International Environmental Film Festival of Paris: Prize List and Small Gems

The 30th edition of the International Environmental Film Festival closed in Paris a few weeks ago. The selection of rare, beautiful and eye-opening films was a treat so I wanted to share some of the goodness with you.

Grand Prix: The Fruit hunters by Yung Chang

Inspired by Adam Leith Gollner’s book of the same name -that also inspired a post in these pages – Canadian director Yung Chang (Up the Yangtze) enters the world of fans of rare varieties of fruits.  As he follows fruit hunters’ travels and meet-ups, he finds the tree of an almost extinct mango, comes across actor Bill Pullman and interviews many of these unsung heroes of biodiversity. The aesthetics of the cinematography makes those fruits and those characters irresistible. Continue reading

Hindhu Festival – Maha Shivaratri

Photo credits: Ramesh Kidangoor

Maha Shivaratri means “the great night of Shiva”. Shiva- the name meaning auspicious- is one of the Hindu Trinity, comprised of Lord Brahma The Creator; Lord Vishnu The Preserver and Lord Shiva The Destroyer. This festival is said to commemorate the day on which Shiva protected the world by drinking a pot of poison that had the power to destroy the entire universe. Continue reading

Kerala Temple Festival – Ettumanoor

Photo credits: Ramesh Kidangoor

The Siva Temple at Ettumanoor has a unique festival called Ezhara ponnana — meaning “seven-and-a-half golden elephants”. Each of the statues in the procession contain nearly 13 kg of gold.  Seven of the elephants are two feet high, only the eighth is one foot, giving the festival its unique name.  Continue reading

Chakkulathukavu Pongala – Sree Bhagavathy Temple, Alleppey

Photo credits: Ramesh Kidangoor

This festival takes place in Sree Bhagavathy Temple near Alleppey during the month of Vrischikam (November/December) in Kerala’s lunar-based calendar; the time when the glory of the Goddess is at its peak. This is one of the state’s most renowned festivals, where tens of thousands of female devotees gather around the temple days before the function. The women line up on both sides of the main streets and each arranges an area for offering the Pongala (cooking demo) in front of them. Each one brings an earthen cooking pot with rice, coconut and jaggery. Continue reading

Onam Celebrations At Thekkady

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Celebrations in Kerala are never focussed on the individual; they are about the land, the people and the society. The state’s most famous festival, the Harvest Festival of Onam takes place during the time when granaries overflow. In contemporary Kerala in addition to traditional customs there are exhibitions and sales across the state with music and dance events, flower shows and food festivals. These are some of the Onam festival pictures from Thekkady, which are organized by the Tourism department and Grama Panchayat (the local municipality).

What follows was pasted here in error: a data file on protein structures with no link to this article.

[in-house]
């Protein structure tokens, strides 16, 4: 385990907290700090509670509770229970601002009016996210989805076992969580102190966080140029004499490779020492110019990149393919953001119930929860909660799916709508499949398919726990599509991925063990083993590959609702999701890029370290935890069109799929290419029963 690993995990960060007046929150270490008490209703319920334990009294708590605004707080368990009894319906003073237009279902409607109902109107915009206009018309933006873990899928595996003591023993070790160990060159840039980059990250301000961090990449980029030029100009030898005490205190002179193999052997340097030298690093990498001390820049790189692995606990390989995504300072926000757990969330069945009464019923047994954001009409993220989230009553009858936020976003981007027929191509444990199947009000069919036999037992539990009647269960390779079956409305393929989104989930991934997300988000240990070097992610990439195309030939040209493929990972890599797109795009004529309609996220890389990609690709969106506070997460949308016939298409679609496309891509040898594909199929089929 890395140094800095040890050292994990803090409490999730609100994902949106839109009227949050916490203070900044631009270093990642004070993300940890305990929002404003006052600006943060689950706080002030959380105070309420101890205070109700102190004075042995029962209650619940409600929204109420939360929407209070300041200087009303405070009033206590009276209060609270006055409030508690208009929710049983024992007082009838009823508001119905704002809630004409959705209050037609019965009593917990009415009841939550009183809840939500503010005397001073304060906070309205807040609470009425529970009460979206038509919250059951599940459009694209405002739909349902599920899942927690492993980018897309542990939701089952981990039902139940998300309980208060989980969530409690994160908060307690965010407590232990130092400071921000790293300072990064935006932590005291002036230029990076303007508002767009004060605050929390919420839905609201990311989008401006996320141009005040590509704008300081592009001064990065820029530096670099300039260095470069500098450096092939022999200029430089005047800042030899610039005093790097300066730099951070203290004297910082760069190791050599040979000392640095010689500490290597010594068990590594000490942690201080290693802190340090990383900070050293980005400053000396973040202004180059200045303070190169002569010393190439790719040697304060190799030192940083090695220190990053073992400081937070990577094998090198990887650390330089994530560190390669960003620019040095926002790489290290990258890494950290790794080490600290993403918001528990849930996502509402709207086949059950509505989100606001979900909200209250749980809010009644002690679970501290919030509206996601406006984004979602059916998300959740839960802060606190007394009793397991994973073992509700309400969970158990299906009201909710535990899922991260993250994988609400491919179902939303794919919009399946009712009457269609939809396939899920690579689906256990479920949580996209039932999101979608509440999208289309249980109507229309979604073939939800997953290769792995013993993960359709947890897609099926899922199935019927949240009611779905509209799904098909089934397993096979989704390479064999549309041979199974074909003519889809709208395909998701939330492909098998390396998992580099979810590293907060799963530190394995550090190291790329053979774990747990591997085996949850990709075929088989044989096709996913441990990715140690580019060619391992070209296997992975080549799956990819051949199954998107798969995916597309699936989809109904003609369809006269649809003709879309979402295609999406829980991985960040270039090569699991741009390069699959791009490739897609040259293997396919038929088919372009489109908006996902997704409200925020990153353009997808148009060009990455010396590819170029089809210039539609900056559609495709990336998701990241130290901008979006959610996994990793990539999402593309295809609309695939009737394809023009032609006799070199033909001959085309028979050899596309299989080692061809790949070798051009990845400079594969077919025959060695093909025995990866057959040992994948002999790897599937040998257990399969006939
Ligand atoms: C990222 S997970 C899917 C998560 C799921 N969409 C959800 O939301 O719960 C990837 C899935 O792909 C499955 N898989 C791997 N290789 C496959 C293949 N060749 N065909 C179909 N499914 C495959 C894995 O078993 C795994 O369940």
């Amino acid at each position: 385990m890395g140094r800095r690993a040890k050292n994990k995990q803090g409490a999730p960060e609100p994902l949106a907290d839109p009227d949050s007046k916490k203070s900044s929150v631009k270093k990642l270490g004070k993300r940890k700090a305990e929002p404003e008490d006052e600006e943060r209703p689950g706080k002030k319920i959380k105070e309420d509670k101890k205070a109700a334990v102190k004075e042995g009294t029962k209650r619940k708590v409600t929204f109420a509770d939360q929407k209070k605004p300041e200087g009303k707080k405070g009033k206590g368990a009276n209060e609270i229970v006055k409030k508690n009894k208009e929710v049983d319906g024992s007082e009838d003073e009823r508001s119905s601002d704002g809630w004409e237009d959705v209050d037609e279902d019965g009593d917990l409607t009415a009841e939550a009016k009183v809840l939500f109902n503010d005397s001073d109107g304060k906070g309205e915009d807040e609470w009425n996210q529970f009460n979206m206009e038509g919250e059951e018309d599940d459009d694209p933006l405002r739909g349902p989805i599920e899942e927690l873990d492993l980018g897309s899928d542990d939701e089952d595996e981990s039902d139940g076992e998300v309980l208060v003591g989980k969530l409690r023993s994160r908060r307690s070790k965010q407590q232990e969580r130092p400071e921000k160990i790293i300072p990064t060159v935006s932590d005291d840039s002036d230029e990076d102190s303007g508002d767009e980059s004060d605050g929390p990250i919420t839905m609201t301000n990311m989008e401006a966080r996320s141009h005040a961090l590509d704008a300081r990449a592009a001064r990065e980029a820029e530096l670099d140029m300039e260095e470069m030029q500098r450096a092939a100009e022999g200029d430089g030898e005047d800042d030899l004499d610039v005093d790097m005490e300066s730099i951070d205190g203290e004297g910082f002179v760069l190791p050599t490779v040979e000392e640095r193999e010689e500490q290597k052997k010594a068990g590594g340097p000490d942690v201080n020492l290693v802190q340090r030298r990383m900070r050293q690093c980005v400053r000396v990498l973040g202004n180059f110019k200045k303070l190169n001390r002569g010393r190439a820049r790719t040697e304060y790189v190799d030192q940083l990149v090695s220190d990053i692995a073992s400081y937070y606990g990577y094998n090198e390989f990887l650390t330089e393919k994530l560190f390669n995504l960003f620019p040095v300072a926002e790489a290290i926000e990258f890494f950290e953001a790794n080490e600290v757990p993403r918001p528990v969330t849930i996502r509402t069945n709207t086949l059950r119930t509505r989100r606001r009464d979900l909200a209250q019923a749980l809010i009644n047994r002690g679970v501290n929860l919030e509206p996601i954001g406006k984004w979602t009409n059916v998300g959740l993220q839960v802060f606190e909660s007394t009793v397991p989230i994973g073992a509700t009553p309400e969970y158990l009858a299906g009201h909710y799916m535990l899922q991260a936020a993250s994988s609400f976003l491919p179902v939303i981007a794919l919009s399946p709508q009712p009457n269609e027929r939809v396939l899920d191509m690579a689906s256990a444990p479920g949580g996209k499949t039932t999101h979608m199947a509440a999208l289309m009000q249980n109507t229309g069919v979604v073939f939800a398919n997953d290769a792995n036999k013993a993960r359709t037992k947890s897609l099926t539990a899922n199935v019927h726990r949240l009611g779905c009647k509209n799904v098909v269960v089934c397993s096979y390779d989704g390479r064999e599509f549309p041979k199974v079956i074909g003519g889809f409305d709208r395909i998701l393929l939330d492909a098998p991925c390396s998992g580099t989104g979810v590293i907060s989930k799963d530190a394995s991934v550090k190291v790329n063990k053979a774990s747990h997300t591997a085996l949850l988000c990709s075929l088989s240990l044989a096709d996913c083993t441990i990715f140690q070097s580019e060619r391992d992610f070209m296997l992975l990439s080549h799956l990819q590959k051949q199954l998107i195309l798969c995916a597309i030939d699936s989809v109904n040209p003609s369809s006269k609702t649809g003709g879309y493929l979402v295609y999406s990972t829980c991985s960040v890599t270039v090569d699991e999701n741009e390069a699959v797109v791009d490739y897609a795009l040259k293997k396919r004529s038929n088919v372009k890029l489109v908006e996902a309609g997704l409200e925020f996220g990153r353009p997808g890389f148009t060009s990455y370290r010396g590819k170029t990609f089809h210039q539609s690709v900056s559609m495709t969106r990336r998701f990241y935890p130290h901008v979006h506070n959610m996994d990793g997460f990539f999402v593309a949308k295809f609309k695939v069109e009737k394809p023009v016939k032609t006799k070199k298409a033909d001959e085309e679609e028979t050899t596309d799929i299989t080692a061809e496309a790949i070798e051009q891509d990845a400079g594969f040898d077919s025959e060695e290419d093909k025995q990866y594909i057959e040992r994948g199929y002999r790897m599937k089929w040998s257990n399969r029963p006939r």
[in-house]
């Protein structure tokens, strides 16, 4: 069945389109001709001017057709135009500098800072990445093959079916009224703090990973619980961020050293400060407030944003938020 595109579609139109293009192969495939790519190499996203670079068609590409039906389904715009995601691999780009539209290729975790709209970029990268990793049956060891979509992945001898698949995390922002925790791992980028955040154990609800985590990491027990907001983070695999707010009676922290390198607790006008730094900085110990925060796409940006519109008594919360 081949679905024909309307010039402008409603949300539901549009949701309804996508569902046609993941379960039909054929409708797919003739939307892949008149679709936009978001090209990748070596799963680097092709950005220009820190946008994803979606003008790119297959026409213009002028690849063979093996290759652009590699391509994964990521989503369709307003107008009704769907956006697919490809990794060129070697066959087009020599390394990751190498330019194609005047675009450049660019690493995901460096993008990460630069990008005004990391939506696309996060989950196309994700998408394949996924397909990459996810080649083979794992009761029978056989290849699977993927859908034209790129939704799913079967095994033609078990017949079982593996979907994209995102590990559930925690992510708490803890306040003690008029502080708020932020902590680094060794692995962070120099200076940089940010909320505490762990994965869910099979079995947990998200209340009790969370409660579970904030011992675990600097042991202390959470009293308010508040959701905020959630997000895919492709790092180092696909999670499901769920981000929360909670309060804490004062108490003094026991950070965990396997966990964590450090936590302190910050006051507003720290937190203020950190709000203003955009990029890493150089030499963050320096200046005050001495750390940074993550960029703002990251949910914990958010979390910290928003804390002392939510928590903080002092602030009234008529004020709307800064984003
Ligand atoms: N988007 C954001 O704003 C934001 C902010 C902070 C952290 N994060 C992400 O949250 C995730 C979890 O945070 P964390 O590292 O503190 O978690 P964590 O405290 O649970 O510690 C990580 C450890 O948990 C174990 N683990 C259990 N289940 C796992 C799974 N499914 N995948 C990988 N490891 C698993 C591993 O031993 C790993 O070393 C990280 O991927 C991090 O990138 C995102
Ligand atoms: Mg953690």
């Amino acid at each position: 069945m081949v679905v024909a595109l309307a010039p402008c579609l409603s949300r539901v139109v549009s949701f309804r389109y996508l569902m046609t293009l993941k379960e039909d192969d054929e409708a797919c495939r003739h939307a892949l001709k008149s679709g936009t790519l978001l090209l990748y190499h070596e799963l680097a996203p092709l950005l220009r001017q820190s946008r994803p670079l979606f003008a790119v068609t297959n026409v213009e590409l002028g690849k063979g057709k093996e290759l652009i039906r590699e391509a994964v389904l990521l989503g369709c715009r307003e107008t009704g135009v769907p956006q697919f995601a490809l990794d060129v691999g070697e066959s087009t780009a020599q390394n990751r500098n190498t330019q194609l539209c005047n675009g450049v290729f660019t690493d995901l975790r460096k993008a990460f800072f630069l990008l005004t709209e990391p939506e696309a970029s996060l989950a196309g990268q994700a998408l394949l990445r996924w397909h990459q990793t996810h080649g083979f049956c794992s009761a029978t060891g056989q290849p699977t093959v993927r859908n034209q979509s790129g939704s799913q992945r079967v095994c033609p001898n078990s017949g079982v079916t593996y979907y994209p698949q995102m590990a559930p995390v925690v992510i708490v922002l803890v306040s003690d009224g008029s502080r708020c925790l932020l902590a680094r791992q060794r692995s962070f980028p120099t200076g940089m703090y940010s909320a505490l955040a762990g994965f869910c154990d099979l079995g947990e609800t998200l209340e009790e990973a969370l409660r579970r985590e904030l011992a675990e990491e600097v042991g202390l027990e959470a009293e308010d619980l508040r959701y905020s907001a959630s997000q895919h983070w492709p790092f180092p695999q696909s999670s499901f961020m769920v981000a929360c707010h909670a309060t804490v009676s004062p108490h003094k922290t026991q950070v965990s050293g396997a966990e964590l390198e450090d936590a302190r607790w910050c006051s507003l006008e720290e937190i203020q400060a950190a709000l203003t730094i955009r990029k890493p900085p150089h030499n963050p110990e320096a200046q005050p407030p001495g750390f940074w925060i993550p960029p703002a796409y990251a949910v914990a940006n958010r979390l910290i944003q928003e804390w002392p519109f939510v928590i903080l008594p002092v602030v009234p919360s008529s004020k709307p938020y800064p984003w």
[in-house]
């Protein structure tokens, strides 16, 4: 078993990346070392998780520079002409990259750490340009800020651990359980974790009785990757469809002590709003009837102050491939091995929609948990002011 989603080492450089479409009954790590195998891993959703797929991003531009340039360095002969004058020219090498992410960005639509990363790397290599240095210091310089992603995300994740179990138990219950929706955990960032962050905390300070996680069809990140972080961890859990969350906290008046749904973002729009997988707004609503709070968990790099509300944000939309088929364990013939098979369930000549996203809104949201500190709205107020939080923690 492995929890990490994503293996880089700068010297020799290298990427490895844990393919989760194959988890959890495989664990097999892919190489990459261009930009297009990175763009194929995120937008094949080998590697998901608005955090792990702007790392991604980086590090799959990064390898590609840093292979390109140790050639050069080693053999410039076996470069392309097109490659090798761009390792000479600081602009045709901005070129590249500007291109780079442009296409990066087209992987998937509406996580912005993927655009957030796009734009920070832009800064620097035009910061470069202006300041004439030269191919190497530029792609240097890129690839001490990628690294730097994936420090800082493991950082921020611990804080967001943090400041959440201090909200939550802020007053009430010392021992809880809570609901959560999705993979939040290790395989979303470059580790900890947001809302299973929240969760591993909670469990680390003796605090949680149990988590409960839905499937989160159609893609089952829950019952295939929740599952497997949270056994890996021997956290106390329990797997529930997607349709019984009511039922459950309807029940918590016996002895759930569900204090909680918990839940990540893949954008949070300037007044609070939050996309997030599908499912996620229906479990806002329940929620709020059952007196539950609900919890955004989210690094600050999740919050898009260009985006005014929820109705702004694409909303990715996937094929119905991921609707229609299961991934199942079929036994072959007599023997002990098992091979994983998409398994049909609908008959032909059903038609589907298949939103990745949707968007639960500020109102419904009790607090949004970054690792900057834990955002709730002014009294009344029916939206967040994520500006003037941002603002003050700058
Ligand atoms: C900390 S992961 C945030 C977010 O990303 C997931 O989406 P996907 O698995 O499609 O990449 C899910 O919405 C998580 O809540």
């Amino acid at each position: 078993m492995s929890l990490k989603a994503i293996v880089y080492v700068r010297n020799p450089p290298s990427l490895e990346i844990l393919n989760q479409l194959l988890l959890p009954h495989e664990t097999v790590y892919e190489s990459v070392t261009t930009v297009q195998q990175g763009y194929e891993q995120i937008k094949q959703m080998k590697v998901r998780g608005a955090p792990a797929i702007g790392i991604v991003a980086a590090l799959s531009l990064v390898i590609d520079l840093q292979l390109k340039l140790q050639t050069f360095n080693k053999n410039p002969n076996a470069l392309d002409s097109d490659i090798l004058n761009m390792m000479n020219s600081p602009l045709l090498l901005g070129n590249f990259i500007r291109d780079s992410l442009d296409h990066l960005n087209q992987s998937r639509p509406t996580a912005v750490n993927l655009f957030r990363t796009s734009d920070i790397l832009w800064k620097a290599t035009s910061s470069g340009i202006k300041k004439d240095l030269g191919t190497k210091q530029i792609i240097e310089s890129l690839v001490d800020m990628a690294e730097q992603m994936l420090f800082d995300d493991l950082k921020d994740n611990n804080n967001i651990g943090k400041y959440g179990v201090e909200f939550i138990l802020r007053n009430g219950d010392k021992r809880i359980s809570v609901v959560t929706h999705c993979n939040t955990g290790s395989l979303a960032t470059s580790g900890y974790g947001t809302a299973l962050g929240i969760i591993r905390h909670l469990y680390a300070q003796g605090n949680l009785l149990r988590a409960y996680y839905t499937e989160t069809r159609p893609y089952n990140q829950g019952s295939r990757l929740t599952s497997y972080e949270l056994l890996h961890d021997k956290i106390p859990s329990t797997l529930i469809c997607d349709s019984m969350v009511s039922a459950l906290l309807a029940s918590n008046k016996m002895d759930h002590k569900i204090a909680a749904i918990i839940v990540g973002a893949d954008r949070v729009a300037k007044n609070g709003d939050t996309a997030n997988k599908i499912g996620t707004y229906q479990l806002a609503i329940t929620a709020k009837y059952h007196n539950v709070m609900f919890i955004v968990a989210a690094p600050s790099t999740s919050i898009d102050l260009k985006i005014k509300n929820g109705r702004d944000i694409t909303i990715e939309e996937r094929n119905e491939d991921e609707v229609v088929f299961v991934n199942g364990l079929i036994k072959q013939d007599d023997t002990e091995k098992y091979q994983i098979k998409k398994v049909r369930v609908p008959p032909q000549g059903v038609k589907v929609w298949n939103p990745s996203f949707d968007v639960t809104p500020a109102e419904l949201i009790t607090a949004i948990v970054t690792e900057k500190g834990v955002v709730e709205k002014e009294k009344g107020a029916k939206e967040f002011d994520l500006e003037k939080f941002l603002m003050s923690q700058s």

Onam The Festival Of Kerala

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The most spectacular event of all Kerala festivals, Onam epitomises a new found vigour and enthusiasm about everything. The festival celebrates the return of King Mahabali, who is said to visit his subjects each year. To convince their beloved King that Kerala continues to be prosperous land of milk and honey people decorate their homes and celebrate to the fullest sometimes even faking prosperity to present a happy and flourishing facade to their King. Continue reading

Pakal Pooram – Glimpse of Thrissur Pooram

Photo: Joshy Manjumel

Pakal Pooram is a small-scale version of the grand Thrisssur Pooram.  The Pakal Pooram (Day Pooram) pictured above took place last December in Thekkady as a tourist attraction.

Elephants have been the part of the cultural ethos of Kerala for centuries. The people of Kerala consider this animal a harbinger of good fortune, a remover of obstacles and as a representative of the god Ganesh, an inseparable and integral part of religious and economic life.

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Machad Mamankam – Unique and Traditional Temple Festival

In Kerala, almost every village has its own temple with an annual festival. So there is always a local festival happening somewhere or the other, each with its own flavor and color. The 800 year old Mamankam festival is celebrated annually at the Machad Thiruvanikav temple near Trichur, the cultural capital of Kerala. Continue reading